New York — October 3, 2008. That's the night that the lights went out on Broadway. Last Friday, marquees in the theater district dimmed to honor the passing of a star who lit up stages there for half a century. The haunting yet beautiful
The haunting yet beautifulvisual moment of silence reminded me of a scene from Paul Newman's final role on the big screen.
In 2002, Newman portrayed fictional godfather John Rooney in Road to Perdition, a film based on a graphic crime novel set in Depression-era Chicago. Newman's co-star was Tom Hanks, who played Michael Sullivan, Irish crime boss Rooney's "Angel of Death"—a hit man who also did jobs for Al Capone.
Witness to Murder
To set the stage for that late scene in the film, I must say a word about the conflict that sets the story in motion. The hit man's son, Michael Sullivan, Jr., 12, witnesses one of his father's business associates commit murder during a rough up at a warehouse. The boy was spotted by the executioner, Connor Rooney, the Mafia boss's loose-cannon son, played by Daniel Craig.
"Did you see everything?" Michael Sullivan asks his boy, who nods.
Conner asks Sullivan, "Can he keep a secret?"
"He's my son," says Sullivan.
That's not good enough for Connor, who takes it upon himself to eliminate Sullivan and the boy. But when Connor arrives at the Sullivan residence to take care of business, neither target is home. A frustrated Connor guns down Sullivan's wife and the couple's other son.
Michael Sullivan sets out to exact revenge. This leaves the avenger and Newman's character in direct conflict, each facing impossible choices:
Sullivan knows that his surviving child's life will remain in jeopardy if he does not execute the man who meant to kill them—even if that man happens to be the son of his boss.
And John Rooney's son expects him to eliminate Sullivan, who will surely kill Connor for shooting his wife and child. "You gotta take him now," Connor pleads to his father.
Choosing between the life of a valued hit man or his son may not seem like much of a conflict for John Rooney. But Sullivan, who never had a father of his own, has been more like a son to Rooney than Connor, who is as much of an albatross to his father as Sullivan is a prize.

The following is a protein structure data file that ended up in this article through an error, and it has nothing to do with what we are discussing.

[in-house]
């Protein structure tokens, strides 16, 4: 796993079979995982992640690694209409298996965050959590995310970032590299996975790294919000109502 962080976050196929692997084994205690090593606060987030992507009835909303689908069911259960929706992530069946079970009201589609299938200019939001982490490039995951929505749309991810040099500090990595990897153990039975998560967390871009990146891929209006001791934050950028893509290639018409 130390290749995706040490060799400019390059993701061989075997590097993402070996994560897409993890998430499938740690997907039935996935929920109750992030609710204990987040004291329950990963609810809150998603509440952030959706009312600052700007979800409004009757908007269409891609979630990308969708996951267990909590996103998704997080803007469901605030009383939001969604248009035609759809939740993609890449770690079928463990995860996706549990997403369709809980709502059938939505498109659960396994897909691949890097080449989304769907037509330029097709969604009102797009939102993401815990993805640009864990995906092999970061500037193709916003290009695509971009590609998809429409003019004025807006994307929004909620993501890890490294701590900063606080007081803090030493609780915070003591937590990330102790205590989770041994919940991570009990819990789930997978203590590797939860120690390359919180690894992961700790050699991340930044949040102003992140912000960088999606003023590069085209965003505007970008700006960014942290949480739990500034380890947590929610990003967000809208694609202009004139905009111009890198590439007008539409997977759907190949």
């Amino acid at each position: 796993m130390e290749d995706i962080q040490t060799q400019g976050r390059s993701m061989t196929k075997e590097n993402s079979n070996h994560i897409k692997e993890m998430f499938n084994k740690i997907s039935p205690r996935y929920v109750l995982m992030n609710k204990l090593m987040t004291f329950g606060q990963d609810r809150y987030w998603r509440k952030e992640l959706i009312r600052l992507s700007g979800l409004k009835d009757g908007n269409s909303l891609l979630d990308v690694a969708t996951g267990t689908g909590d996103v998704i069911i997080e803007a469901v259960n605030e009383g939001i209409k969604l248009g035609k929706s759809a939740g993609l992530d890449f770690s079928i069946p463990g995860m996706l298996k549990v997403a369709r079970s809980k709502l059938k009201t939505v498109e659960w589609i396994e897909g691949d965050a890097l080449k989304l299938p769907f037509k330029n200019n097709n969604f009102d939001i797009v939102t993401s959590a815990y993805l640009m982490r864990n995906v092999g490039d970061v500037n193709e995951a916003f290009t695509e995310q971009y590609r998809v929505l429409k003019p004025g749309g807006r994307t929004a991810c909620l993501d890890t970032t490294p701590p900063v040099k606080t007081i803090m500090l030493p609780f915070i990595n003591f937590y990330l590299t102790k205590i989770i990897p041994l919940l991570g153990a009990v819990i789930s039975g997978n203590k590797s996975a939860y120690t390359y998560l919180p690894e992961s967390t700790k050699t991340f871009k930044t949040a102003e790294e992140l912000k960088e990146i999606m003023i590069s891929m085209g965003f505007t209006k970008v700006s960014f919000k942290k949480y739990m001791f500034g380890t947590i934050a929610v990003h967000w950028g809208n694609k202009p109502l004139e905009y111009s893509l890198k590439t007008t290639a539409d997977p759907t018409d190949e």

Connor showed bitterness and jealousy toward Sullivan long before he or Michael Jr. posed any problem for the family. That resentment was stoked just prior to the warehouse execution, when John Rooney ordered his son to "take Michael" along, presumably to avoid unnecessary violence. Sullivan was a judicious hit man. So when Sullivan's son was an eye-witness to Rooney's son committing murder, Connor could not resist the opportunity to take out his only rival for his father's affection.
In the Name of the Father
For Sullivan, getting rid of Connor meant he would also have to kill his father. The crime boss had his son under protection, watched by armed men 24/7. As long as John Rooney was alive, his son could not be killed. The catch was this: No one in Rooney's family wanted Connor to succeed his father. With the crime boss dead, those men would turn the other way for an outsider to take out a childish tyrant waiting to fill his father's shoes. Thus the film's tagline: "Every son holds the future for his father." (Newman's character at right, reacting to his son's news that Sullivan's wife and child had been hit.)
Michael Sullivan first tried to gain access to Connor through his father. When John Rooney said that was something he could never do, Sullivan knew he would have to execute the head of the Rooney crime family, a man heavily guarded. And so the stage is set for the godfather's death.